Cuts could hit autism services

Andrew Balchin - corporate director communities
Andrew Balchin - corporate director communities

People with autism could be missing out on the help they need as funding cuts hit plans to improve services.

A Wakefield Council report warns of gaps in the system of autism support and of people with the condition finding themselves in a crisis.

The report to yesterday’s meeting of the council’s Health and Wellbeing Board said a strategy had been drawn up to raise awareness of autism, improve services and help people into jobs.

Services in the Wakefield district were generally well-developed for people with autism who also had a learning disability.

“But people with autism who don’t have a learning disability fall through service gaps and often find themselves in crisis before support is provided, or misunderstood by mainstream services,” said the report by Andrew Balchin, the council’s corporate director for adults and health.

The report said the support was often “fragmented” after people were diagnosed with the condition.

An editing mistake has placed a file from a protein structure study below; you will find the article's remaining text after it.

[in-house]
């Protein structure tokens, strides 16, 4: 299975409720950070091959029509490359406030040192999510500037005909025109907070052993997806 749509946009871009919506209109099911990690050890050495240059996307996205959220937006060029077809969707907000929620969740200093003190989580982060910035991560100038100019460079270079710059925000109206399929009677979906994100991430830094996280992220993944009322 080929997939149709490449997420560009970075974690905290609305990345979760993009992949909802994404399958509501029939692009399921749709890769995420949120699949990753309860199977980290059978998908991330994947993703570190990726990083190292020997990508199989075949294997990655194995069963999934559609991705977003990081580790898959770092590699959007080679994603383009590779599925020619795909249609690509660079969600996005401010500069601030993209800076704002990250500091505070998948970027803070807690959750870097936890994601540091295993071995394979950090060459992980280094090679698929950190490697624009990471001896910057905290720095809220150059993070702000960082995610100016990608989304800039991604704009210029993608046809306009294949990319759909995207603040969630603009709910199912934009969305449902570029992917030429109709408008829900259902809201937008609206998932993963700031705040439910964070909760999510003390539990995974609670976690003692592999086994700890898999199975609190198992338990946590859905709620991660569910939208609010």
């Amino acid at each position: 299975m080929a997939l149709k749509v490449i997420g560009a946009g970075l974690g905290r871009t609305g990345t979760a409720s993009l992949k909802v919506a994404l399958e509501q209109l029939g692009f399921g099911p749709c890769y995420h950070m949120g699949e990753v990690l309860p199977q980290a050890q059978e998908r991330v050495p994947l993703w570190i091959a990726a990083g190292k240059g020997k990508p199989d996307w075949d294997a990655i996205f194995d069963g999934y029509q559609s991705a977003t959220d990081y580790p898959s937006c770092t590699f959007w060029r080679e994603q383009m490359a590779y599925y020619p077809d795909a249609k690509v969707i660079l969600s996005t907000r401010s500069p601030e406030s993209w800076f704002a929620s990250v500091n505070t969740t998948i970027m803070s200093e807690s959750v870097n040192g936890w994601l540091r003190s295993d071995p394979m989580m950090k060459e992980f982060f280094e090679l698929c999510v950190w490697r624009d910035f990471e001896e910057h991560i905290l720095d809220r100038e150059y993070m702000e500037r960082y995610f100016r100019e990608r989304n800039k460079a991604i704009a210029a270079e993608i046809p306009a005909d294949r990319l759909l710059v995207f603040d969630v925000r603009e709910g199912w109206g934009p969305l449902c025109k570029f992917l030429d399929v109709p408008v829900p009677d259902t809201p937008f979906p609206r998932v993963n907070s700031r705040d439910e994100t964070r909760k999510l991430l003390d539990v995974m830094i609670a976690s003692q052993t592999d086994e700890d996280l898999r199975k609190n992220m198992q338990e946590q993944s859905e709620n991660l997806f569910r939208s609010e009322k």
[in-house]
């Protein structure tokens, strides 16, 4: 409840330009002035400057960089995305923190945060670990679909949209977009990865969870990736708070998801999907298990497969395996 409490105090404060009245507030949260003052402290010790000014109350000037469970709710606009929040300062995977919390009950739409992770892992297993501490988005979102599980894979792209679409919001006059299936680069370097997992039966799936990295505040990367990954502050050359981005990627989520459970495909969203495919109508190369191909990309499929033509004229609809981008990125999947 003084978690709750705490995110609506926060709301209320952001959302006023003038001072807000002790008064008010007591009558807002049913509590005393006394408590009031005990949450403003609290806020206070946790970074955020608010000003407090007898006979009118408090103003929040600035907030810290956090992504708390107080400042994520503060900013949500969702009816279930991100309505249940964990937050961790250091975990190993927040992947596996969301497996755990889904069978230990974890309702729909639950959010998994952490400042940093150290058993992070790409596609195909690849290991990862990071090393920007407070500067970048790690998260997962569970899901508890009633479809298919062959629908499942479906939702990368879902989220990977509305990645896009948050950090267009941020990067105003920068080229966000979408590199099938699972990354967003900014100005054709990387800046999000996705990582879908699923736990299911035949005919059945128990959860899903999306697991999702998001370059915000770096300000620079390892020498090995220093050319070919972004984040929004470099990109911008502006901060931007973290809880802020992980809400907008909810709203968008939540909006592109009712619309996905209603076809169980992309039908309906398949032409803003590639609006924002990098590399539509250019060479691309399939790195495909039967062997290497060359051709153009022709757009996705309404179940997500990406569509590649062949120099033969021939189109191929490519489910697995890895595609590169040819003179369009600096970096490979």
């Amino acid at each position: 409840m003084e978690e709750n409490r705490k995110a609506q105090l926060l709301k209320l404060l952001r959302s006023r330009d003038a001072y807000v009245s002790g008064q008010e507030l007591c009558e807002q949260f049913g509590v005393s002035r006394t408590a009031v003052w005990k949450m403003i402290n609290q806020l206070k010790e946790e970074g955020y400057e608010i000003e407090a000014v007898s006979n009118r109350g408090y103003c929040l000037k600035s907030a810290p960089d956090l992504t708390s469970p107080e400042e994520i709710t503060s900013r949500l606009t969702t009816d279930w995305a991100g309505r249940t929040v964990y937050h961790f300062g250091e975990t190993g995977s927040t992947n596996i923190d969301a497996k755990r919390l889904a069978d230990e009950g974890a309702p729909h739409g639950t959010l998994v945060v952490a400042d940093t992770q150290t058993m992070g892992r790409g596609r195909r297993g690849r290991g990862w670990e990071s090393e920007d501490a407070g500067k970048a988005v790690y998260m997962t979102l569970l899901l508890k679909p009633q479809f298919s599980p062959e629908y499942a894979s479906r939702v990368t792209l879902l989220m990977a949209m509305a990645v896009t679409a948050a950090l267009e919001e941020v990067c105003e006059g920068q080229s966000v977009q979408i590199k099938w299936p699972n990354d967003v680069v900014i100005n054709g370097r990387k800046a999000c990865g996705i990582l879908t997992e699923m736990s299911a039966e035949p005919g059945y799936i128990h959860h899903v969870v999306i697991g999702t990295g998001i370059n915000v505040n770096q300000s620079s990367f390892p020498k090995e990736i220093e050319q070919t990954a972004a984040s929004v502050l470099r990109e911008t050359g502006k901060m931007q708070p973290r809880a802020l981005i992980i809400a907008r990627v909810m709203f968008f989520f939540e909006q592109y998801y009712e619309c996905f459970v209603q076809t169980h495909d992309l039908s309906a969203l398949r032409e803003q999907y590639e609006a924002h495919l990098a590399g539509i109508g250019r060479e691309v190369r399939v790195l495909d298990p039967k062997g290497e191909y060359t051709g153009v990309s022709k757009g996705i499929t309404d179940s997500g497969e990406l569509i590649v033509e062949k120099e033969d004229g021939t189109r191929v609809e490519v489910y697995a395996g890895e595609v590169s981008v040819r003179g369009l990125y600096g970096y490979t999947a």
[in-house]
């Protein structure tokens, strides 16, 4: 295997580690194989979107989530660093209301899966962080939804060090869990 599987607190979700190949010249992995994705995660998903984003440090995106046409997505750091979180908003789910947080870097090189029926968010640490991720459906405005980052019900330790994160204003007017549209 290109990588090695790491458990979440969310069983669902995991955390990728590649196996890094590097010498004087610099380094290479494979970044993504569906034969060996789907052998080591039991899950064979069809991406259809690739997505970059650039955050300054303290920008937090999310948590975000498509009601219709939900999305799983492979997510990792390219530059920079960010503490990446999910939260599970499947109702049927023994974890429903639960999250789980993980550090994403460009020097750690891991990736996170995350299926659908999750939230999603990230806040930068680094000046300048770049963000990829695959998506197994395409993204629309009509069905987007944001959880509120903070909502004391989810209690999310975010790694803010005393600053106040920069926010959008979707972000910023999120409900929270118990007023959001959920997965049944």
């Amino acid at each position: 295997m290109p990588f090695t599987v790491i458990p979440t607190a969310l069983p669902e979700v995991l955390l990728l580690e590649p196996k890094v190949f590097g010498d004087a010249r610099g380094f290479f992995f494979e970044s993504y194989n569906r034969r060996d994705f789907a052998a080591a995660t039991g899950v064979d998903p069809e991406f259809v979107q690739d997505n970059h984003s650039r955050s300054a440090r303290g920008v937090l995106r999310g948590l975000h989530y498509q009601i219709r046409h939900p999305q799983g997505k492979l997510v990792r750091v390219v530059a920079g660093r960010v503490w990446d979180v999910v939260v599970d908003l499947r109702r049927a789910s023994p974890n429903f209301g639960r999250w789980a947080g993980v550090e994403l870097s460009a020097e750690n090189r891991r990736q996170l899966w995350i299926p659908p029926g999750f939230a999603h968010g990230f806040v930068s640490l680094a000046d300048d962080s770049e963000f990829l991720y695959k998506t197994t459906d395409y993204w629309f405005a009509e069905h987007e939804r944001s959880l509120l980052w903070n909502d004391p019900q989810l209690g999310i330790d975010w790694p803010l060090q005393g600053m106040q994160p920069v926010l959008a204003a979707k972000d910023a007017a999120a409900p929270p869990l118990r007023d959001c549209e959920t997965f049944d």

It said: “This position is not acceptable for people with a new diagnosis of autism or their family members and could mean we are failing in our statutory duties.

“A model for a fully integrated local pathway has been developed but this is not felt to be affordable in the current economic climate.”

Improvements made to the service included employment opportunities, mentoring, access to advocates for people with autism and training.

But the report said: “Given the challenging economic climate, there is very little new investment to develop services for people with autism and their families.”